The average adult in the UK spends nearly 9 hours on digital devices each day. That’s more time than we spend sleeping! In the US, 84% of cell phone users claim they couldn’t go a day without their device, with some of them checking their devices every 6.5 minutes.

I believe this to be true for myself. And while I have made some amazing friendships through the world of social media I’ve also lost a big part of myself. There used to be a time when we would wake up in the mornings and turn to the person next to us – now we wake up and turn to our phones.

And I am honestly nervous. Like, what if my children do something really cute and adorable or smart and I don’t photograph it and immediately post it online to show the world? How will I get my validation if I make a fantastic meal and only my family knows about it? Yes, I’m joking – but the sad truth is that I am only half joking. Because that is reality these days, our whole lives are played out on social media and it is EXHAUSTING.

I keep thinking of all the things I can do this summer if I’m not checking my phone every 6.5 minutes but then I immediately think about how I am going to want to post about all those amazing things I am going to be doing. Sad fact: no amazing things, or even non-amazing things get done when I am busy hanging out with my phone.

So for the next month I am going to have my husband physically remove my phone from me. Maybe he will take it to his office? Maybe he will hide it somewhere in the house? I don’t know. I don’t need to know. I’m going to have to revisit this when the girls and I travel to Ontario at the end of July and I – hopefully – take a couple days break from them and head to Toronto to visit some friends.

Also, you would be surprised how much work goes into trying to get rid of your phone for a while. Some people only communicate via texting these days and I have had to let them know that I have a home phone and an email (we are old fashioned like that). I’ve had to write down a ton of phone numbers, but I’ve also asked for addresses so I can send some letters. If I didn’t ask for your address feel free to send it to me – I’ve also been heavily medicated this week due to back pain so I’m sure there are a billion things I’m forgetting. Either way, the phone gets turned off at midnight tonight and I don’t want to see it again for a while.

Running for my life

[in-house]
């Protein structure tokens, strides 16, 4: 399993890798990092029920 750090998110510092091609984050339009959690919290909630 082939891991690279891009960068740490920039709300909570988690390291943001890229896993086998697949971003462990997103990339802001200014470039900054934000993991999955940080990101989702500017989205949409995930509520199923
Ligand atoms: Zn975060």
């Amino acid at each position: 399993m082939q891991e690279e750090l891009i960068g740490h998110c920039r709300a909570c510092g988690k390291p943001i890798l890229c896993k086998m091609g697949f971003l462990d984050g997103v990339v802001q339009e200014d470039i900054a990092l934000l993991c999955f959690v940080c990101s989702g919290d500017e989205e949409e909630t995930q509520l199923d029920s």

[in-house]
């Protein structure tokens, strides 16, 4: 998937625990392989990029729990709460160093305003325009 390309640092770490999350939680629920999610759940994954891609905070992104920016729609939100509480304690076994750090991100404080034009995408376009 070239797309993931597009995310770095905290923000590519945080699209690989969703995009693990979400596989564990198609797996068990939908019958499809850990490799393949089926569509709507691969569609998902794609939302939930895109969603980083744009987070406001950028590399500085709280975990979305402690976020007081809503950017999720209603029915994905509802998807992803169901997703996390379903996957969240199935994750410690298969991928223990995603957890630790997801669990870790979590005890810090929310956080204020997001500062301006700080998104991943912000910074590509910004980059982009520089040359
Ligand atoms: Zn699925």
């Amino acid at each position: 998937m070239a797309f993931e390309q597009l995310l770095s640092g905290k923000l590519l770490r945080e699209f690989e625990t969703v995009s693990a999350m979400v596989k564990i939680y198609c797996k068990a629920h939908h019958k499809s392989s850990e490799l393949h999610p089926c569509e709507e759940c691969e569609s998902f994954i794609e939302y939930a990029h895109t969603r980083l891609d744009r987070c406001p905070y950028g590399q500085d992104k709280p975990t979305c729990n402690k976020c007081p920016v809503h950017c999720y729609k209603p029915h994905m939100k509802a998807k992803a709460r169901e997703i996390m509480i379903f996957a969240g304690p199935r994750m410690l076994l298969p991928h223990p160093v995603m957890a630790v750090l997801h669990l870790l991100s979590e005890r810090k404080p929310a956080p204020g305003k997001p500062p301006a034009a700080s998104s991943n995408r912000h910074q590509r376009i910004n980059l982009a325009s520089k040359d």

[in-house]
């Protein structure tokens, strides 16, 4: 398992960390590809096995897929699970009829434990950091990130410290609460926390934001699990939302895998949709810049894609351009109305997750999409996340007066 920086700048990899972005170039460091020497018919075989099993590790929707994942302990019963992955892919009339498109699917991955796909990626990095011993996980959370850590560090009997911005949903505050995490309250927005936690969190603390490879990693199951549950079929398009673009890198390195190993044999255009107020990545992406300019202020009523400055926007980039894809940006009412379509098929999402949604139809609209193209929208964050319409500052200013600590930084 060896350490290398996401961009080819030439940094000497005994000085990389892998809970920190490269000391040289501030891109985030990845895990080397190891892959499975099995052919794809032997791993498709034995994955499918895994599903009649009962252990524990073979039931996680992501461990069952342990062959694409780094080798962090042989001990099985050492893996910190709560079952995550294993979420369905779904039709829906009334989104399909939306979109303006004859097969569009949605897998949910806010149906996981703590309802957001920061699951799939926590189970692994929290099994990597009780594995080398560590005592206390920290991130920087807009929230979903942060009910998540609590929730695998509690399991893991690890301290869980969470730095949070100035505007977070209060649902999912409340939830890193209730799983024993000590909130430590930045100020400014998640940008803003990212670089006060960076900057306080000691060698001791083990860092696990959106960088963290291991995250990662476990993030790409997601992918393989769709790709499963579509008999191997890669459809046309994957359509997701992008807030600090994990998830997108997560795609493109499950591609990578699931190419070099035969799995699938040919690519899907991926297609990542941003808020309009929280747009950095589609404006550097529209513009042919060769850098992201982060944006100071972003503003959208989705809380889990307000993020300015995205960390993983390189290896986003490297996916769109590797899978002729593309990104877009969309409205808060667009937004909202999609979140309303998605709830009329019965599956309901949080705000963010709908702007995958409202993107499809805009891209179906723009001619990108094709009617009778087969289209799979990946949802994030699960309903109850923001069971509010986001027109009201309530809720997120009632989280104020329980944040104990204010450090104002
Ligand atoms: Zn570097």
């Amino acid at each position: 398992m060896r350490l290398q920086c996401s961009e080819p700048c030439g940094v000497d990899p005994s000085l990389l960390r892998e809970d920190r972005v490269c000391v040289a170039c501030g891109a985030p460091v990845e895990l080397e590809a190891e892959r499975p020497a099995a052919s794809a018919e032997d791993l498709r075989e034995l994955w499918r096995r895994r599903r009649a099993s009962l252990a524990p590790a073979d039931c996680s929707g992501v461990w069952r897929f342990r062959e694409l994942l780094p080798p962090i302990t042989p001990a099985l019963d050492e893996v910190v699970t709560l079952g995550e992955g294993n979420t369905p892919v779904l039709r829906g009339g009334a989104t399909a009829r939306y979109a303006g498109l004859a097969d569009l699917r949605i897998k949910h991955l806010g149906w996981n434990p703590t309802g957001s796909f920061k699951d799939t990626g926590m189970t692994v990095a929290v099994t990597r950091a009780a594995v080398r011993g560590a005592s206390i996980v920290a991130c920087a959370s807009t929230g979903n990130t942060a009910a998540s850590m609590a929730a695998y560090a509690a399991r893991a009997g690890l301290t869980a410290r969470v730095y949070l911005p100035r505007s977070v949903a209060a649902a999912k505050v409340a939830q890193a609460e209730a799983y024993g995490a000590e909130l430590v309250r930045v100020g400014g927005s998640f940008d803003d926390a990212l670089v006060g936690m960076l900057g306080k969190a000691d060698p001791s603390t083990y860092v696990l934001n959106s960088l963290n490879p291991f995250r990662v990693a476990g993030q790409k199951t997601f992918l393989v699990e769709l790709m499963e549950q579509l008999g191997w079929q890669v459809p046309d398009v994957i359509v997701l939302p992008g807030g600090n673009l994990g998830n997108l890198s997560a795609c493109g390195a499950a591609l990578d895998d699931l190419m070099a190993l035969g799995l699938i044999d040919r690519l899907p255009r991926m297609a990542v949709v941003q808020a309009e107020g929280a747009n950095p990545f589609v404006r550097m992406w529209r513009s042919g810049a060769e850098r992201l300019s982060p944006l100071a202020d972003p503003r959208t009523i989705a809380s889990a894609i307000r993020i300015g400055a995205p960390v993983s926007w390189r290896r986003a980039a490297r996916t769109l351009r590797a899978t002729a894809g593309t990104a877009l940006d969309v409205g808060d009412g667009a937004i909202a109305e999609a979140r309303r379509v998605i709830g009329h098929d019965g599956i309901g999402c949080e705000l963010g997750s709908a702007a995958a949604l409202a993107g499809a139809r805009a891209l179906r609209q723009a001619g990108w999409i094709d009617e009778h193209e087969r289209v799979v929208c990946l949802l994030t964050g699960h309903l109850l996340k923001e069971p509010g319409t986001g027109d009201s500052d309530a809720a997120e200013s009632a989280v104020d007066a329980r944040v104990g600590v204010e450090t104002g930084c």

And by running I mostly mean walking with a bit of running thrown in for… fun? And hiking. And getting up at 5:30 am to do workout videos in front of the computer. And trying to keep my step count between 10,000 and 15,000 every day (because, obsessive). And also not eating too much. And fasting for about 12 –… Read more →

I keep coming back to the moss

As I work my way through editing my Iceland photos I keep coming back to this little fact that was thrown out at us on one of our bus tours: Iceland is home to around 600 species of moss.

 

 

It is oddly fascinating to me. I feel as though I am supposed to do something with this information but I don’t really know what. Maybe nothing. Maybe all I was supposed to do was go around taking photos of moss. Although this little nugget of information keeps percolating around my brain.

 

 

Upon my return, and with a minimal amount of research, I have learned that Iceland is also home to around 700 species of lichen and around 2000 species of fungi. It’s a nerdy amateur plant-photographer’s dream.

 

 

Many homes in Rekyjavik had stone walls around them covered in moss and lichen. Perhaps this isn’t as interesting to someone who lives somewhere wet but coming from dry, arid, desert-like Calgary this fascinates me.

 

 

A stone wall covered with moss has almost fairytale-like qualities to it. The fact that moss and lichen is classified as a “species” also intrigues me. As though it is a living, breathing world of its own – which I suppose it is. Perhaps there are secret stories trapped in the moss waiting to be told.

 

When In Doubt

This morning, during a late breakfast* I was attempting to read Flow Magazine and came across this article, “A Little Doubt Is Good For You.” It made me realize that a little doubt isn’t my problem. I think a whole lot of doubt is my problem. Do you ever feel that way? Like nothing you do is good enough? I… Read more →